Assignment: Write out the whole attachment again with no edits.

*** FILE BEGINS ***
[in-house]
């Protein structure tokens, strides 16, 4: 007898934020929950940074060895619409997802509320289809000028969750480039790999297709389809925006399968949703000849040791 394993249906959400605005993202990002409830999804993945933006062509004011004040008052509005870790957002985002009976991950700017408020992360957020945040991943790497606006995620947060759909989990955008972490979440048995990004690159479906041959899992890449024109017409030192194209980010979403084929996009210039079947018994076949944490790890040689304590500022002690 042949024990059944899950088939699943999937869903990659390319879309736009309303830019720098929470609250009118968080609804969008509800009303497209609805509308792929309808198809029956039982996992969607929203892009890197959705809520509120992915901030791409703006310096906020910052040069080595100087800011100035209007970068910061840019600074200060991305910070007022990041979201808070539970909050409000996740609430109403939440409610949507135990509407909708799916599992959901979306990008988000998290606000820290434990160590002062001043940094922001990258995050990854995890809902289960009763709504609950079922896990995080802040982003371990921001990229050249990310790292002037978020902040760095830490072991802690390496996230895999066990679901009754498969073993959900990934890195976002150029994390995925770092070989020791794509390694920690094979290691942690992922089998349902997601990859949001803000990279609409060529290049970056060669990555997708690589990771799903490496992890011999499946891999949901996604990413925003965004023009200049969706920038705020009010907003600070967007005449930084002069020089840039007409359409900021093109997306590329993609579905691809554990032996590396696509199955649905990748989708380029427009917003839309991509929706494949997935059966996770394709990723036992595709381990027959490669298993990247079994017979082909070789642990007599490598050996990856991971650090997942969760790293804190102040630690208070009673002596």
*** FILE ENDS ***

[in-house]
């Protein structure tokens, strides 16, 4: 007898934020929950940074060895619409997802509320289809000028969750480039790999297709389809925006399968949703000849040791 394993249906959400605005993202990002409830999804993945933006062509004011004040008052509005870790957002985002009976991950700017408020992360957020945040991943790497606006995620947060759909989990955008972490979440048995990004690159479906041959899992890449024109017409030192194209980010979403084929996009210039079947018994076949944490790890040689304590500022002690 042949024990059944899950088939699943999937869903990659390319879309736009309303830019720098929470609250009118968080609804969008509800009303497209609805509308792929309808198809029956039982996992969607929203892009890197959705809520509120992915901030791409703006310096906020910052040069080595100087800011100035209007970068910061840019600074200060991305910070007022990041979201808070539970909050409000996740609430109403939440409610949507135990509407909708799916599992959901979306990008988000998290606000820290434990160590002062001043940094922001990258995050990854995890809902289960009763709504609950079922896990995080802040982003371990921001990229050249990310790292002037978020902040760095830490072991802690390496996230895999066990679901009754498969073993959900990934890195976002150029994390995925770092070989020791794509390694920690094979290691942690992922089998349902997601990859949001803000990279609409060529290049970056060669990555997708690589990771799903490496992890011999499946891999949901996604990413925003965004023009200049969706920038705020009010907003600070967007005449930084002069020089840039007409359409900021093109997306590329993609579905691809554990032996590396696509199955649905990748989708380029427009917003839309991509929706494949997935059966996770394709990723036992595709381990027959490669298993990247079994017979082909070789642990007599490598050996990856991971650090997942969760790293804190102040630690208070009673002596």